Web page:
Stormont’s health minister has written to the government asking for four million fast-turnaround Covid-19 tests.
The tests would not have to be processed in a lab, making them suitable for mass testing.
Robin Swann made the request to Health Secretary Matt Hancock, who has yet to respond.
The Stormont executive is due to meet on Thursday to discuss proposals from Mr Swann aimed at restricting the spread of Covid-19 ahead of Christmas.
It will be the first full meeting of ministers since last week’s row over extending some regulations.
The Department of Health confirmed Mr Swann’s request for the fast tests, which would allow Northern Ireland’s entire population to be tested.
However, it is thought they would, if approved, more likely be used in a targeted way, by focusing on health workers or specific communities.
On Wednesday, Robin Swann suggested more measures should be introduced between now and the holiday period.
That was because the “single biggest priority” had to be forcing down rates of infection, he said.
Health officials have expressed concern that the R-number – or reproduction value – in Northern Ireland has risen again to around one.
Seven days exactly since executive relations looked to be at their lowest in months, tensions are still simmering.
Stormont sources say the parties are determined to avoid a repeat of last week – conscious of the impact on public messaging and opinion.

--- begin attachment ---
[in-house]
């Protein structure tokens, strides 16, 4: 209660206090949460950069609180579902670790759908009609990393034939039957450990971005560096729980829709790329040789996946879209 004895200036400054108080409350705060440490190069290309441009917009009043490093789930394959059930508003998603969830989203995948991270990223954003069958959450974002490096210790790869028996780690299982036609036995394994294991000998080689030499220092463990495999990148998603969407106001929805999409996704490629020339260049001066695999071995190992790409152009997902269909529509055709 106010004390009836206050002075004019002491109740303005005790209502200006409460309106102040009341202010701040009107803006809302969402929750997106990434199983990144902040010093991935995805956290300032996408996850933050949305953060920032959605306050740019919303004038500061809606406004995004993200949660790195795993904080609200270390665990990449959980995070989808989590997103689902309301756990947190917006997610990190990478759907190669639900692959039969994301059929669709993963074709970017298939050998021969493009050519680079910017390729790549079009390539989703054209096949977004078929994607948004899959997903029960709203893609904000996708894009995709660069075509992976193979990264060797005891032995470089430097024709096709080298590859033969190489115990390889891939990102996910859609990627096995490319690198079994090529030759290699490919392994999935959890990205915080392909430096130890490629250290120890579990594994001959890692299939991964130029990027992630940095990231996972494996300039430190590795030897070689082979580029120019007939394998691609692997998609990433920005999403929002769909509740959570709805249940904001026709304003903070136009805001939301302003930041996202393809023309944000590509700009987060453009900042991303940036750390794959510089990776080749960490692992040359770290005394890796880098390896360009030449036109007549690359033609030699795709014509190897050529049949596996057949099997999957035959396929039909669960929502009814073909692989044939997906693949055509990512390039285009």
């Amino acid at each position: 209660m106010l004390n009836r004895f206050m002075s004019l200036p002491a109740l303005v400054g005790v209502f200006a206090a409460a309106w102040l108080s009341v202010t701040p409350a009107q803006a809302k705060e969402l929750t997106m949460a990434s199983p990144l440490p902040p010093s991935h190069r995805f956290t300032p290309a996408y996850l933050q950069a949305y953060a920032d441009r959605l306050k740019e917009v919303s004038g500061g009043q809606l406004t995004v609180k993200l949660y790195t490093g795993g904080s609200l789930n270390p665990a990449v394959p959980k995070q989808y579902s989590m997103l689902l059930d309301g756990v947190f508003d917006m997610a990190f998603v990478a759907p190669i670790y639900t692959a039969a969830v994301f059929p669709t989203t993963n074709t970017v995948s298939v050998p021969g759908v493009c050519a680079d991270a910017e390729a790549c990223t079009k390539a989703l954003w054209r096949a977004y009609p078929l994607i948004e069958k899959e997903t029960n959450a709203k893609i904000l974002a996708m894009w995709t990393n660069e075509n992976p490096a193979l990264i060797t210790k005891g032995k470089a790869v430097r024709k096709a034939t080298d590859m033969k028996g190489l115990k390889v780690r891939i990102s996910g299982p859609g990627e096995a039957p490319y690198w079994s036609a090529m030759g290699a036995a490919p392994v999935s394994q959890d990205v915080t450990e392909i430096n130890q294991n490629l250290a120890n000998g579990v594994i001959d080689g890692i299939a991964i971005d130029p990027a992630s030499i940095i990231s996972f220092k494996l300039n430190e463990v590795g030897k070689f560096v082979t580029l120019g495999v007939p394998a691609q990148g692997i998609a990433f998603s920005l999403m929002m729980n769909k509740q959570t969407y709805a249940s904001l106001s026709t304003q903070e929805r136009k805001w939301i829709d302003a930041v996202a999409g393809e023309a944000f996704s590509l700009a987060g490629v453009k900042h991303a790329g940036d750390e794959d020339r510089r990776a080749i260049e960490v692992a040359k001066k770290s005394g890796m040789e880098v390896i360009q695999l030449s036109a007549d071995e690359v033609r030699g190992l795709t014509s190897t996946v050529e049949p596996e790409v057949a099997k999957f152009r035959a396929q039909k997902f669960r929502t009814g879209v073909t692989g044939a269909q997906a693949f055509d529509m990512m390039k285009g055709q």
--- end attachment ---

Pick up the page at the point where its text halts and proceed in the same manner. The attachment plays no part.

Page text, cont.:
But that could change if consensus can’t be reached on the health minister’s proposals, which will likely include the prospect of more restrictions between now and the Christmas break.
It’s not clear what exactly Mr Swann will suggest, but pressure will be on the parties not to delay another decision, given how many businesses are hoping to reopen across Northern Ireland in the next few days.
It is not yet clear what exactly Mr Swann will propose to his ministerial colleagues, but they are likely to assess the latest modelling data and discuss a range of initiatives drawn up by health officials.
Last week saw four days of disagreement and heated exchanges within the executive, after Mr Swann called for the extension of all restrictions for two more weeks.
His proposals were backed by Sinn Fein, the SDLP and Alliance.
But the DUP, which opposed the recommendations, faced criticism for triggering a cross-community vote, effectively giving its ministers a veto – something the party has not ruled out deploying again.
It has argued that better mitigations should be put in place to allow businesses to reopen safely, as keeping parts of the economy closed will cause long-term damage as well.
Close-contact services, cafes and coffee shops are set to reopen this Friday but restrictions on pubs, restaurants and hotels are due to expire at midnight next Thursday.